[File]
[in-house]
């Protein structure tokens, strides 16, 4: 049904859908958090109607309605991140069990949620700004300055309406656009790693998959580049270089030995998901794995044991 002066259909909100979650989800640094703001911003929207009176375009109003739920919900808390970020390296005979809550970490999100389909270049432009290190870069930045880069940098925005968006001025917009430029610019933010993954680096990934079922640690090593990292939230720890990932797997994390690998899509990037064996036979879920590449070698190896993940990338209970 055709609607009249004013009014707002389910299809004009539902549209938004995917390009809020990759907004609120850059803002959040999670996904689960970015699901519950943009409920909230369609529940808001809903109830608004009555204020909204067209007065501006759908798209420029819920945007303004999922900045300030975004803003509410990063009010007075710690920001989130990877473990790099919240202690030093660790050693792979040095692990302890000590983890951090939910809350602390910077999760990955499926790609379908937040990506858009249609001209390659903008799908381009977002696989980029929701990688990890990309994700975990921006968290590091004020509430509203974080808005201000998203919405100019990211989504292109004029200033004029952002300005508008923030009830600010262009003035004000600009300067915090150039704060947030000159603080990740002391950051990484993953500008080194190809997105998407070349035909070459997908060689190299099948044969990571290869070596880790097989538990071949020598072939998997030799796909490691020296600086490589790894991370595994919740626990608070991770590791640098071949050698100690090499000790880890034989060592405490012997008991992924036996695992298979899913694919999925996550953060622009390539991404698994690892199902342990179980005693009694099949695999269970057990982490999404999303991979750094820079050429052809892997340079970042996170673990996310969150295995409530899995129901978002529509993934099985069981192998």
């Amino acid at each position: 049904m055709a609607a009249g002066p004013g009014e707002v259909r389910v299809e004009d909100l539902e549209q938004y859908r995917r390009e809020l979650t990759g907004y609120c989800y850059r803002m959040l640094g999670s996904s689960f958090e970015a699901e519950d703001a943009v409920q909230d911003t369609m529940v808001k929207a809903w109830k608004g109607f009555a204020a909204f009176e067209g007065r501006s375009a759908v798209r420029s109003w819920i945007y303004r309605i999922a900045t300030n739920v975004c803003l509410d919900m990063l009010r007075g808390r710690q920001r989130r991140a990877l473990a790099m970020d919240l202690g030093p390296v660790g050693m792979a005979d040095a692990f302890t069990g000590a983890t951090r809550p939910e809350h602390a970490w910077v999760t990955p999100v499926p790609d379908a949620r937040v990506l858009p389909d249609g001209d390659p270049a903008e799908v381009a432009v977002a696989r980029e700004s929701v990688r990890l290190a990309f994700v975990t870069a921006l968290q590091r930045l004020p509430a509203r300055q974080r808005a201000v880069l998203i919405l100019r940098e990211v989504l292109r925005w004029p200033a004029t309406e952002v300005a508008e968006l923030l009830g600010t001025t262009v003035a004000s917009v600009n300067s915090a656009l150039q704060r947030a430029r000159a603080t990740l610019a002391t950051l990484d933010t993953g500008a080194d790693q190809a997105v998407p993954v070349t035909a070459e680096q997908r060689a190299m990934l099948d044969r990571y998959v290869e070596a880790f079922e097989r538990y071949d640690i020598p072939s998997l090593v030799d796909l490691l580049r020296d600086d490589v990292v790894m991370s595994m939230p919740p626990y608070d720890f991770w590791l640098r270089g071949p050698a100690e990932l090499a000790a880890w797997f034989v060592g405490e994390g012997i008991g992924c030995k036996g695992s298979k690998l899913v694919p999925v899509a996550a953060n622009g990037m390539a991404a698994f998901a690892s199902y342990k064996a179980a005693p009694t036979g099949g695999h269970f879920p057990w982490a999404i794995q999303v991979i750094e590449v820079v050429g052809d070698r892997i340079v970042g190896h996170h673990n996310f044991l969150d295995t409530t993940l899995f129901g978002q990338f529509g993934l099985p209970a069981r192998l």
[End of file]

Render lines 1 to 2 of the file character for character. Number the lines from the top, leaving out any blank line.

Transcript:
[in-house]
């Protein structure tokens, strides 16, 4: 049904859908958090109607309605991140069990949620700004300055309406656009790693998959580049270089030995998901794995044991 002066259909909100979650989800640094703001911003929207009176375009109003739920919900808390970020390296005979809550970490999100389909270049432009290190870069930045880069940098925005968006001025917009430029610019933010993954680096990934079922640690090593990292939230720890990932797997994390690998899509990037064996036979879920590449070698190896993940990338209970 055709609607009249004013009014707002389910299809004009539902549209938004995917390009809020990759907004609120850059803002959040999670996904689960970015699901519950943009409920909230369609529940808001809903109830608004009555204020909204067209007065501006759908798209420029819920945007303004999922900045300030975004803003509410990063009010007075710690920001989130990877473990790099919240202690030093660790050693792979040095692990302890000590983890951090939910809350602390910077999760990955499926790609379908937040990506858009249609001209390659903008799908381009977002696989980029929701990688990890990309994700975990921006968290590091004020509430509203974080808005201000998203919405100019990211989504292109004029200033004029952002300005508008923030009830600010262009003035004000600009300067915090150039704060947030000159603080990740002391950051990484993953500008080194190809997105998407070349035909070459997908060689190299099948044969990571290869070596880790097989538990071949020598072939998997030799796909490691020296600086490589790894991370595994919740626990608070991770590791640098071949050698100690090499000790880890034989060592405490012997008991992924036996695992298979899913694919999925996550953060622009390539991404698994690892199902342990179980005693009694099949695999269970057990982490999404999303991979750094820079050429052809892997340079970042996170673990996310969150295995409530899995129901978002529509993934099985069981192998």